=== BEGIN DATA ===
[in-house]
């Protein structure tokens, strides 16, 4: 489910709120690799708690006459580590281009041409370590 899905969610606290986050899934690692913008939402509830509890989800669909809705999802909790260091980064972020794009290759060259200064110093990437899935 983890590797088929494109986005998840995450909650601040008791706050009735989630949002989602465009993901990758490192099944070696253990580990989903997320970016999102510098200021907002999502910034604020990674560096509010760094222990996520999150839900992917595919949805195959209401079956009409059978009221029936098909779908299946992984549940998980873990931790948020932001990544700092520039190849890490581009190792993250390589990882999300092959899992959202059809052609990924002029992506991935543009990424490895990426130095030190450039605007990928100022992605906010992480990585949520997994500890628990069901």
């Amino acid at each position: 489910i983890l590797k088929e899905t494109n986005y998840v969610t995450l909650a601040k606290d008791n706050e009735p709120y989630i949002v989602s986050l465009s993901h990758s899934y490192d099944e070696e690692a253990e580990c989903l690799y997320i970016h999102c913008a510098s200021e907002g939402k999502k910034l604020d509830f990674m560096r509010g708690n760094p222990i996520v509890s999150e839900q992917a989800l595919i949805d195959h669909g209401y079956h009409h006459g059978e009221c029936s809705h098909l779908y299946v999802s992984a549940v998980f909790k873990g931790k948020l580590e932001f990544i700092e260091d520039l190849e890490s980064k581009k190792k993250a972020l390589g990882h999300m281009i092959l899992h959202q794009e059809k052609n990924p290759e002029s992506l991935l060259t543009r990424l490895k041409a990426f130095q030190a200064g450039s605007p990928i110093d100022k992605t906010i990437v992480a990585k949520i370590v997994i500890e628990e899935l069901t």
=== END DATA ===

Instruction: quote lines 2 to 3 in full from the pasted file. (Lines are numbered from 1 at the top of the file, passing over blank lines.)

């Protein structure tokens, strides 16, 4: 489910709120690799708690006459580590281009041409370590 899905969610606290986050899934690692913008939402509830509890989800669909809705999802909790260091980064972020794009290759060259200064110093990437899935 983890590797088929494109986005998840995450909650601040008791706050009735989630949002989602465009993901990758490192099944070696253990580990989903997320970016999102510098200021907002999502910034604020990674560096509010760094222990996520999150839900992917595919949805195959209401079956009409059978009221029936098909779908299946992984549940998980873990931790948020932001990544700092520039190849890490581009190792993250390589990882999300092959899992959202059809052609990924002029992506991935543009990424490895990426130095030190450039605007990928100022992605906010992480990585949520997994500890628990069901």
């Amino acid at each position: 489910i983890l590797k088929e899905t494109n986005y998840v969610t995450l909650a601040k606290d008791n706050e009735p709120y989630i949002v989602s986050l465009s993901h990758s899934y490192d099944e070696e690692a253990e580990c989903l690799y997320i970016h999102c913008a510098s200021e907002g939402k999502k910034l604020d509830f990674m560096r509010g708690n760094p222990i996520v509890s999150e839900q992917a989800l595919i949805d195959h669909g209401y079956h009409h006459g059978e009221c029936s809705h098909l779908y299946v999802s992984a549940v998980f909790k873990g931790k948020l580590e932001f990544i700092e260091d520039l190849e890490s980064k581009k190792k993250a972020l390589g990882h999300m281009i092959l899992h959202q794009e059809k052609n990924p290759e002029s992506l991935l060259t543009r990424l490895k041409a990426f130095q030190a200064g450039s605007p990928i110093d100022k992605t906010i990437v992480a990585k949520i370590v997994i500890e628990e899935l069901t």